Quick CSS3 fix to make legacy web pages with HTML tables responsive

If you have an older, non-responsive website, that site may utilize many tables. This can make it hard to upgrade this site to a responsive site just by adding a new responsive theme or style sheet and not rebuilding pages. However, there is a quick fix for this.

Add the Flexbox property to the “tr” tag

Using CSS3 flexbox, we can set “tr” and “td” CSS3 rules so that the browser will interpret “tr” tags as flexboxes instead of interpreting them as table rows. Here is an example:

Box 1
Box 2
Box 3

Vary the size of the window to view how the box layout changes.

The code

 
    <style>
        table div {border:thin silver solid; min-height:50px; }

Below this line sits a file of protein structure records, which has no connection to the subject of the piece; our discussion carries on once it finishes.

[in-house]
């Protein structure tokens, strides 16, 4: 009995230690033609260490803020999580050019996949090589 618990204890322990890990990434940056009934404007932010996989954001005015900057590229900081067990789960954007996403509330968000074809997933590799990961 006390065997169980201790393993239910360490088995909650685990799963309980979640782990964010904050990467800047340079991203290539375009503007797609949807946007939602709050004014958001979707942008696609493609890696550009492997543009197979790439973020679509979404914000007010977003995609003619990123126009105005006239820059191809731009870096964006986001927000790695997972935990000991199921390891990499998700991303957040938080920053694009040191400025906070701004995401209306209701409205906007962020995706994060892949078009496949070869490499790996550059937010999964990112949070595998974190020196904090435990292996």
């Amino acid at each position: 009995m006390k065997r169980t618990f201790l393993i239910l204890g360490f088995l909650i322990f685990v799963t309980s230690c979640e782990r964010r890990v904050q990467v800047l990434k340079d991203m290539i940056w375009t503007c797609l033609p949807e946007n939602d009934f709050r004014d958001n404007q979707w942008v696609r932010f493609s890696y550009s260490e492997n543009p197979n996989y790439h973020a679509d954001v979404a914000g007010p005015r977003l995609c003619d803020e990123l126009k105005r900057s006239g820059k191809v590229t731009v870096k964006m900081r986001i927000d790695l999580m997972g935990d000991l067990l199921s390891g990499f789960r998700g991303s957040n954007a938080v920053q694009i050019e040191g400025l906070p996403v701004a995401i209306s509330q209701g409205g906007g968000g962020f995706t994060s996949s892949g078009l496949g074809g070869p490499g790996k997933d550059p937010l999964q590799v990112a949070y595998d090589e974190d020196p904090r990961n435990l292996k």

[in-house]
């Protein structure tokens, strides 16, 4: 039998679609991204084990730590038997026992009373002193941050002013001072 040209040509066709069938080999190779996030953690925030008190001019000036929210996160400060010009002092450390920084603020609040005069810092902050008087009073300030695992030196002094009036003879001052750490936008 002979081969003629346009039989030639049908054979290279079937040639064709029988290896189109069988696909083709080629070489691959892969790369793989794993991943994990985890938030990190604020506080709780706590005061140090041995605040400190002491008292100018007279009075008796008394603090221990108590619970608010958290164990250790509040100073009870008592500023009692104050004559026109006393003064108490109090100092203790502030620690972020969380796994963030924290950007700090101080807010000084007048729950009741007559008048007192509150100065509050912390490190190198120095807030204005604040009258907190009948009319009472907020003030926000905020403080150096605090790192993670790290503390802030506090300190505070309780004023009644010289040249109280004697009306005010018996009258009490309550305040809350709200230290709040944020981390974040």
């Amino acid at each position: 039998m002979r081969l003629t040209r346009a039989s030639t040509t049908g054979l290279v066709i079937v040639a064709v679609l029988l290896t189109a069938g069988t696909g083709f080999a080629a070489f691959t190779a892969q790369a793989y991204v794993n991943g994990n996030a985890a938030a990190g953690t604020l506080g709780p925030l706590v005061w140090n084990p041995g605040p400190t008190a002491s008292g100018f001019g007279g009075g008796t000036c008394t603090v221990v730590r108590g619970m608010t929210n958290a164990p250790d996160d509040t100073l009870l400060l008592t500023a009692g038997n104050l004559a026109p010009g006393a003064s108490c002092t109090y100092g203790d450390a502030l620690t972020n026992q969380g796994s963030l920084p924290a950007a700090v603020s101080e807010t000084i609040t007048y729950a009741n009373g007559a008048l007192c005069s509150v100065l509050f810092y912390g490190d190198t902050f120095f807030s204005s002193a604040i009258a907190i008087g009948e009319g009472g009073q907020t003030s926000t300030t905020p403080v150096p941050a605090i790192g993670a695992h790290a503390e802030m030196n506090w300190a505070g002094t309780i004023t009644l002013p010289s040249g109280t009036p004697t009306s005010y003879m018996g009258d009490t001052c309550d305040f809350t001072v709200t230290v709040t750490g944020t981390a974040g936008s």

#sample tbody {border:none;}
       #sample  tr {display:flex; flex-flow:row wrap; border:none;}
       #sample td {flex:1;min-width:150px; border:none;}
       #sample td div {border: thin silver solid;}
    </style>

 <table id="sample">
        <tr>
            <td><div>Box 1</div></td>
            <td><div>Box 2</div></td>
            <td><div>Box 3</div></td>
        </tr>
    </table>

How it works

The trick is to define “tr” as a flex container using:


tr { display:flex; flex-flow:row wrap;}

The “td” tags are then flex items and we set a property on them as:


 td {flex:1;}

You can vary the size of the flex items and apply all the other flexbox properties to get just the layout that you want. IOS does not work properly unless you add a minimum width to the “td” element.

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